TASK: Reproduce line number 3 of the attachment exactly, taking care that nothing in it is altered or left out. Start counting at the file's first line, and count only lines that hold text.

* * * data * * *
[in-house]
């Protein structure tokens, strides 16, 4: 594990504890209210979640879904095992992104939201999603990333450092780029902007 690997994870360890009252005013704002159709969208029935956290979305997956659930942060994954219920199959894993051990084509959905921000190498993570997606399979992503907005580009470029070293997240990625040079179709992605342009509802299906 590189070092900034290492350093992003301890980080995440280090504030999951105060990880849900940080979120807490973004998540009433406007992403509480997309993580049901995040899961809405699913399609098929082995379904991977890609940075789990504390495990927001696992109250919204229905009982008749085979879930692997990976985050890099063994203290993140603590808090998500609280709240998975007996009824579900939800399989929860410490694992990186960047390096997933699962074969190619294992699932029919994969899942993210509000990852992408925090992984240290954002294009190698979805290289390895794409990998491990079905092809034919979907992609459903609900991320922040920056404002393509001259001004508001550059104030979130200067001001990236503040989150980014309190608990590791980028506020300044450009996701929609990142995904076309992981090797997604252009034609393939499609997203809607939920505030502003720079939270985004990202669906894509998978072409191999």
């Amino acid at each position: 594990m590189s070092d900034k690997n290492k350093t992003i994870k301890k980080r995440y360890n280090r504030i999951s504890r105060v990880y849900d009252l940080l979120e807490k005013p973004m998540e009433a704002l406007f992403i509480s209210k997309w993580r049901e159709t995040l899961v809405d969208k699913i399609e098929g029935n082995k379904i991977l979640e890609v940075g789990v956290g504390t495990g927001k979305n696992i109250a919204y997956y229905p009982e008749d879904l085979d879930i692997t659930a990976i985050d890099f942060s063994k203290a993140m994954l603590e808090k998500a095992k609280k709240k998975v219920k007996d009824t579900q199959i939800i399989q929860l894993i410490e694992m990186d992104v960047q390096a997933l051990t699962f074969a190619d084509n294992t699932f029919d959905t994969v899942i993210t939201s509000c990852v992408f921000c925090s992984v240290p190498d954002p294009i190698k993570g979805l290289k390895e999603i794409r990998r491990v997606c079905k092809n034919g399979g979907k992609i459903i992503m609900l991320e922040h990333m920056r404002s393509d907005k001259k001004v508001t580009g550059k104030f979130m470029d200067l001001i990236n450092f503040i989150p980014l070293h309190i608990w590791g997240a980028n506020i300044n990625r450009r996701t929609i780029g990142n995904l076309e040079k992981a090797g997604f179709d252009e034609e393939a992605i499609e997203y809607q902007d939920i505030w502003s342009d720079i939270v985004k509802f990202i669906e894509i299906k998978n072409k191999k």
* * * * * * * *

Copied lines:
């Amino acid at each position: 594990m590189s070092d900034k690997n290492k350093t992003i994870k301890k980080r995440y360890n280090r504030i999951s504890r105060v990880y849900d009252l940080l979120e807490k005013p973004m998540e009433a704002l406007f992403i509480s209210k997309w993580r049901e159709t995040l899961v809405d969208k699913i399609e098929g029935n082995k379904i991977l979640e890609v940075g789990v956290g504390t495990g927001k979305n696992i109250a919204y997956y229905p009982e008749d879904l085979d879930i692997t659930a990976i985050d890099f942060s063994k203290a993140m994954l603590e808090k998500a095992k609280k709240k998975v219920k007996d009824t579900q199959i939800i399989q929860l894993i410490e694992m990186d992104v960047q390096a997933l051990t699962f074969a190619d084509n294992t699932f029919d959905t994969v899942i993210t939201s509000c990852v992408f921000c925090s992984v240290p190498d954002p294009i190698k993570g979805l290289k390895e999603i794409r990998r491990v997606c079905k092809n034919g399979g979907k992609i459903i992503m609900l991320e922040h990333m920056r404002s393509d907005k001259k001004v508001t580009g550059k104030f979130m470029d200067l001001i990236n450092f503040i989150p980014l070293h309190i608990w590791g997240a980028n506020i300044n990625r450009r996701t929609i780029g990142n995904l076309e040079k992981a090797g997604f179709d252009e034609e393939a992605i499609e997203y809607q902007d939920i505030w502003s342009d720079i939270v985004k509802f990202i669906e894509i299906k998978n072409k191999k």